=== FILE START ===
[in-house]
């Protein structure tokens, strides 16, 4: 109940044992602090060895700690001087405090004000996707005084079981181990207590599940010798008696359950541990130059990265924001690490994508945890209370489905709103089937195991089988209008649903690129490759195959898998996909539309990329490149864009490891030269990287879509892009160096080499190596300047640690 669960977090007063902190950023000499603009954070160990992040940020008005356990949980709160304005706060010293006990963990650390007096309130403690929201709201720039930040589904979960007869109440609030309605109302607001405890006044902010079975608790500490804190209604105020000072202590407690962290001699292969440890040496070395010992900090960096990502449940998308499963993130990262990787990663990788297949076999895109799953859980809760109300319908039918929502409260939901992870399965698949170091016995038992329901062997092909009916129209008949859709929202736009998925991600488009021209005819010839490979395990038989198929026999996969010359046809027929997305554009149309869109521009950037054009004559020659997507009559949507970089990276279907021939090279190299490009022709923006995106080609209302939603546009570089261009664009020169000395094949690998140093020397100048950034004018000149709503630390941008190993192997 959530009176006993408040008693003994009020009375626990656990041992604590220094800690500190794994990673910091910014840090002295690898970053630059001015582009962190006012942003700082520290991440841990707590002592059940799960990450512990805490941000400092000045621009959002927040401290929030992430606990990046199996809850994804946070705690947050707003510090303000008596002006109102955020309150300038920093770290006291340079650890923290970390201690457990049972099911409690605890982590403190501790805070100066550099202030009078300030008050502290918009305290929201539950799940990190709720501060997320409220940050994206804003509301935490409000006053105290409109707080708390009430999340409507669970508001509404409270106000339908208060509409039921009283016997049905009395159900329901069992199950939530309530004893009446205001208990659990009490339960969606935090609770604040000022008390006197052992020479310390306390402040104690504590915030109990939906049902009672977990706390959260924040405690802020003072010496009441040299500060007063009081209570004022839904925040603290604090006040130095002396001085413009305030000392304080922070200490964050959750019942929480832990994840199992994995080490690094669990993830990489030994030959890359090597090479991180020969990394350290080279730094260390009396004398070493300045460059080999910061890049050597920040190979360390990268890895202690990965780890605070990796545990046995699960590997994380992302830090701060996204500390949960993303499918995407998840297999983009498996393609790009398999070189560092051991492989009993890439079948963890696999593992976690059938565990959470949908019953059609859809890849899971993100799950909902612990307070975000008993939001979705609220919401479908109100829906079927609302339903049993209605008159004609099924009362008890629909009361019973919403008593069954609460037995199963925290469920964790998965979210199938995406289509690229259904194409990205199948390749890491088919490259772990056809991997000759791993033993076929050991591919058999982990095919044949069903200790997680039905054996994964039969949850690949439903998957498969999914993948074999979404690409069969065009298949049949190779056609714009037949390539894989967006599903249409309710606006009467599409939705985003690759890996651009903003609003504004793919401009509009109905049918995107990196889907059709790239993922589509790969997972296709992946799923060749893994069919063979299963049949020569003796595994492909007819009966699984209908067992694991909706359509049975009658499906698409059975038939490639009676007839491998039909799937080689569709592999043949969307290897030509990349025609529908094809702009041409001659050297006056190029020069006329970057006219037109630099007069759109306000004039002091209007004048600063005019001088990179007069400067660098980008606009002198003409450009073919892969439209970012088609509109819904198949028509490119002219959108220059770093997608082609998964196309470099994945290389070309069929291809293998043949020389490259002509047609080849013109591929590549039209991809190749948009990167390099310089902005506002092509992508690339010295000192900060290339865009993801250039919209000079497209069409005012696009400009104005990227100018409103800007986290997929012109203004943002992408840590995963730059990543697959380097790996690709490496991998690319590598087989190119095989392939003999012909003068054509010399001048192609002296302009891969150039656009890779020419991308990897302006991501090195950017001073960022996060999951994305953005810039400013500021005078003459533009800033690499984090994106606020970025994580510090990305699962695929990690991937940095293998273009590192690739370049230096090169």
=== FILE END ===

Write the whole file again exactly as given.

[in-house]
């Protein structure tokens, strides 16, 4: 109940044992602090060895700690001087405090004000996707005084079981181990207590599940010798008696359950541990130059990265924001690490994508945890209370489905709103089937195991089988209008649903690129490759195959898998996909539309990329490149864009490891030269990287879509892009160096080499190596300047640690 669960977090007063902190950023000499603009954070160990992040940020008005356990949980709160304005706060010293006990963990650390007096309130403690929201709201720039930040589904979960007869109440609030309605109302607001405890006044902010079975608790500490804190209604105020000072202590407690962290001699292969440890040496070395010992900090960096990502449940998308499963993130990262990787990663990788297949076999895109799953859980809760109300319908039918929502409260939901992870399965698949170091016995038992329901062997092909009916129209008949859709929202736009998925991600488009021209005819010839490979395990038989198929026999996969010359046809027929997305554009149309869109521009950037054009004559020659997507009559949507970089990276279907021939090279190299490009022709923006995106080609209302939603546009570089261009664009020169000395094949690998140093020397100048950034004018000149709503630390941008190993192997 959530009176006993408040008693003994009020009375626990656990041992604590220094800690500190794994990673910091910014840090002295690898970053630059001015582009962190006012942003700082520290991440841990707590002592059940799960990450512990805490941000400092000045621009959002927040401290929030992430606990990046199996809850994804946070705690947050707003510090303000008596002006109102955020309150300038920093770290006291340079650890923290970390201690457990049972099911409690605890982590403190501790805070100066550099202030009078300030008050502290918009305290929201539950799940990190709720501060997320409220940050994206804003509301935490409000006053105290409109707080708390009430999340409507669970508001509404409270106000339908208060509409039921009283016997049905009395159900329901069992199950939530309530004893009446205001208990659990009490339960969606935090609770604040000022008390006197052992020479310390306390402040104690504590915030109990939906049902009672977990706390959260924040405690802020003072010496009441040299500060007063009081209570004022839904925040603290604090006040130095002396001085413009305030000392304080922070200490964050959750019942929480832990994840199992994995080490690094669990993830990489030994030959890359090597090479991180020969990394350290080279730094260390009396004398070493300045460059080999910061890049050597920040190979360390990268890895202690990965780890605070990796545990046995699960590997994380992302830090701060996204500390949960993303499918995407998840297999983009498996393609790009398999070189560092051991492989009993890439079948963890696999593992976690059938565990959470949908019953059609859809890849899971993100799950909902612990307070975000008993939001979705609220919401479908109100829906079927609302339903049993209605008159004609099924009362008890629909009361019973919403008593069954609460037995199963925290469920964790998965979210199938995406289509690229259904194409990205199948390749890491088919490259772990056809991997000759791993033993076929050991591919058999982990095919044949069903200790997680039905054996994964039969949850690949439903998957498969999914993948074999979404690409069969065009298949049949190779056609714009037949390539894989967006599903249409309710606006009467599409939705985003690759890996651009903003609003504004793919401009509009109905049918995107990196889907059709790239993922589509790969997972296709992946799923060749893994069919063979299963049949020569003796595994492909007819009966699984209908067992694991909706359509049975009658499906698409059975038939490639009676007839491998039909799937080689569709592999043949969307290897030509990349025609529908094809702009041409001659050297006056190029020069006329970057006219037109630099007069759109306000004039002091209007004048600063005019001088990179007069400067660098980008606009002198003409450009073919892969439209970012088609509109819904198949028509490119002219959108220059770093997608082609998964196309470099994945290389070309069929291809293998043949020389490259002509047609080849013109591929590549039209991809190749948009990167390099310089902005506002092509992508690339010295000192900060290339865009993801250039919209000079497209069409005012696009400009104005990227100018409103800007986290997929012109203004943002992408840590995963730059990543697959380097790996690709490496991998690319590598087989190119095989392939003999012909003068054509010399001048192609002296302009891969150039656009890779020419991308990897302006991501090195950017001073960022996060999951994305953005810039400013500021005078003459533009800033690499984090994106606020970025994580510090990305699962695929990690991937940095293998273009590192690739370049230096090169």